It’s that time of the year again. Our Game Magazine’s college editors Rachael Caldwell, JJ Duke, and Ruth Moore review and preview the NCAA Women’s Soccer Tournament. And because UCLA has qualified for the NCAA Tournament after last year’s… absence,* Brandi Ortega joins the fray for this year’s coverage. They review the first round of action and break down the second- and third-round matchups.
The seeds were dull this round — more on that below — so I’m focusing my attention on two teams that hosted the first round. First, I was mightily impressed with the performance Colorado put forward. They have truly stunned me all season, and I think they got a bit of an unlucky draw as they now must face the well-oiled machine that is South Carolina. Taylor Kornieck didn’t get her first NCAA Tournament goal but there is no doubt she’s going to be a headache for Pac-12 teams for the next few years.
Now, give me a moment for the Razorbacks. Arkansas fought back from behind to win the first NCAA Tournament game at Razorback Field. What makes it even sweeter is the fact both goals in the 2-1 win came from fifth-year senior Lindsey Mayo.* We’ve given Mayo some shout-outs here on OGM before, simply because no one embodies the true grit the Razorback program operates on like Mayo. After a back injury caused her to redshirt last season, she’s returned for an incredible senior season. Truly there is not a more fitting ending to Arkansas’ historic first-round game than to see Mayo bag both goals in a come-from-behind overtime win. Unfortunately there is bad news, as Claire Kelley’s senior season is over. Kelley exited the match with a knee injury and she won’t be returning. Kelley is the NCAA leader in assists, and obviously means quite a lot to this squad. She’s an outstanding individual and has grown so much as a player over the past four years. Team OGM wishes her the absolute best.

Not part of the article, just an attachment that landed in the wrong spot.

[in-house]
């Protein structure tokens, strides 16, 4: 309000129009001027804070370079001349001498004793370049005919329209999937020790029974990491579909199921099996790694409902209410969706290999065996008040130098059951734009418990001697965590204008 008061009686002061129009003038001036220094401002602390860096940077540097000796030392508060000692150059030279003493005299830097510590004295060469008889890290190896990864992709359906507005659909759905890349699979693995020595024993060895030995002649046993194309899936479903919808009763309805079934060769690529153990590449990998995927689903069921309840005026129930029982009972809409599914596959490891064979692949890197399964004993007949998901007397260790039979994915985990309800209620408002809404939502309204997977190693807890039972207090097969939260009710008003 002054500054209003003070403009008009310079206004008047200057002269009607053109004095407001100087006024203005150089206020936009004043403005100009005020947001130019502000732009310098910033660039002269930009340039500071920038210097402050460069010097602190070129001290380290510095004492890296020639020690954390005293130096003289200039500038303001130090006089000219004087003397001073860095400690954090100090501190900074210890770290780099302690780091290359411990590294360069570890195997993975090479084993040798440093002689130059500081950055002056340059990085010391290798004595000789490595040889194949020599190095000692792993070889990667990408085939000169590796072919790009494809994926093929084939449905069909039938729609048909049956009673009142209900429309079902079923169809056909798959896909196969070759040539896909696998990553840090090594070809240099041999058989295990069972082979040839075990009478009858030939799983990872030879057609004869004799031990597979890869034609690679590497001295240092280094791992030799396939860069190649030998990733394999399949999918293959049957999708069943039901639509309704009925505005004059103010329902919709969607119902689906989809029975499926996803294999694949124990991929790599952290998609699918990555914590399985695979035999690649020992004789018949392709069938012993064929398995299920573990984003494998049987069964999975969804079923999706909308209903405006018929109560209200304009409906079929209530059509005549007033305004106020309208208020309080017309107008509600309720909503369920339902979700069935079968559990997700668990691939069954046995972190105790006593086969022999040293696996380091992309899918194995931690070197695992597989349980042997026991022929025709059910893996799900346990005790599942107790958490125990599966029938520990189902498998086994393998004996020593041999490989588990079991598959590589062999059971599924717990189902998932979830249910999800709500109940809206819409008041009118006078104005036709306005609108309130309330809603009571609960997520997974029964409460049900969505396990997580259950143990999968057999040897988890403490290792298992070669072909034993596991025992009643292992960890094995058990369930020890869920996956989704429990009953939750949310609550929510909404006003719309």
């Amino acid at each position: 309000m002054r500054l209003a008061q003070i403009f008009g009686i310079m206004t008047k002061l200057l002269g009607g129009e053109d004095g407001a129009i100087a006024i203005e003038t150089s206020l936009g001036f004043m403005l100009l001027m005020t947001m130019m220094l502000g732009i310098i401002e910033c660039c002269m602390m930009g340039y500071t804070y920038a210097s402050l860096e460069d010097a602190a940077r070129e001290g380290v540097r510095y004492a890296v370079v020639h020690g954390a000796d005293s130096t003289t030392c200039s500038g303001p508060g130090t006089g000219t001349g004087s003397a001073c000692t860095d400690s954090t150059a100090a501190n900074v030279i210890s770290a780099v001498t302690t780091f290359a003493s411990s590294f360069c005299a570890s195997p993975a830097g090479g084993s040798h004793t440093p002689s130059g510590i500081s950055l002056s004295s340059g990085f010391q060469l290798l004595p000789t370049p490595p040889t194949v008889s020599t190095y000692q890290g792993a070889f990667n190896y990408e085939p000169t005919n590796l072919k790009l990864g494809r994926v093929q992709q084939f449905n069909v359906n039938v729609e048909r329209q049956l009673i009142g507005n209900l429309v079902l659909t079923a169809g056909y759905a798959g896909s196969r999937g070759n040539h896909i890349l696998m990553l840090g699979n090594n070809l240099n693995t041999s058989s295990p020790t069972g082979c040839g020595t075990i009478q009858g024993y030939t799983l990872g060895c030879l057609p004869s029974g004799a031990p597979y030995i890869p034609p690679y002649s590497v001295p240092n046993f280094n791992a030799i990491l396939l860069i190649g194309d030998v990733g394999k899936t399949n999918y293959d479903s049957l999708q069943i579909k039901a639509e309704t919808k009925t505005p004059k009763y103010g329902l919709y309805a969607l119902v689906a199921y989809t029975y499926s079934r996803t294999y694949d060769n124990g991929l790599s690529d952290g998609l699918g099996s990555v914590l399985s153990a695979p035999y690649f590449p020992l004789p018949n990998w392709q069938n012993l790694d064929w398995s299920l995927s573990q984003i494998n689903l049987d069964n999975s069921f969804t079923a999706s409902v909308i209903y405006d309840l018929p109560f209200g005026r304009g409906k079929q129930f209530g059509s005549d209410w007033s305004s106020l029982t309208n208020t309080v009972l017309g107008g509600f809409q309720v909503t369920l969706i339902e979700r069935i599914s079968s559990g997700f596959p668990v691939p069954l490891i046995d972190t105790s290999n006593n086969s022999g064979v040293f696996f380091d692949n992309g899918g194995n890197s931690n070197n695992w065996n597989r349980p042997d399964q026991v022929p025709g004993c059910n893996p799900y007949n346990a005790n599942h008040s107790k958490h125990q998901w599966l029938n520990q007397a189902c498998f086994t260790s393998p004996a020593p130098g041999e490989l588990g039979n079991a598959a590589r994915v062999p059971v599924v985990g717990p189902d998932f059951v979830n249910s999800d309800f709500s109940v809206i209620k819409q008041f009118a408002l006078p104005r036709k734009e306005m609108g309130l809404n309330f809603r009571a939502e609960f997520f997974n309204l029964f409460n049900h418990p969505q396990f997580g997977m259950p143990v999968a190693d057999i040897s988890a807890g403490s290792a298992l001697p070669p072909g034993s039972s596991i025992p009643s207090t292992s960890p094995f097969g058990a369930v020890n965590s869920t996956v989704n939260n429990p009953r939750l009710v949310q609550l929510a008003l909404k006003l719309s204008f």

* What would be sweeter is spelling Mayo’s name correctly on first pass, Caldwell. Some Razorback. — Brandi
Biggest Surprise from the First Round
There were no real surprises on this side of the bracket. As I said, all of the seeds are still alive, and every team that hosted a first-round game advanced. The real surprise from the first round for me was that BYU only managed to hang two goals on UNLV. All the talk heading into this tournament was about the Cougars’ efficient and devastating offense. They’re the No. 3 scoring offense in the nation, and have two goal scorers (Ashley Hatch and Michele Vasconcelos) in the top 15 nationally. When you consider just how red-hot BYU’s offense was heading into this match, scoring 16 goals over their last three matches, only two goals in their NCAA opener is a little disappointing. Getting through Oklahoma shouldn’t be a problem, but should they have to face off with South Carolina they will need to bring a finishing prowess they just didn’t have last round.
Who Advances from South Carolina’s Section this Weekend?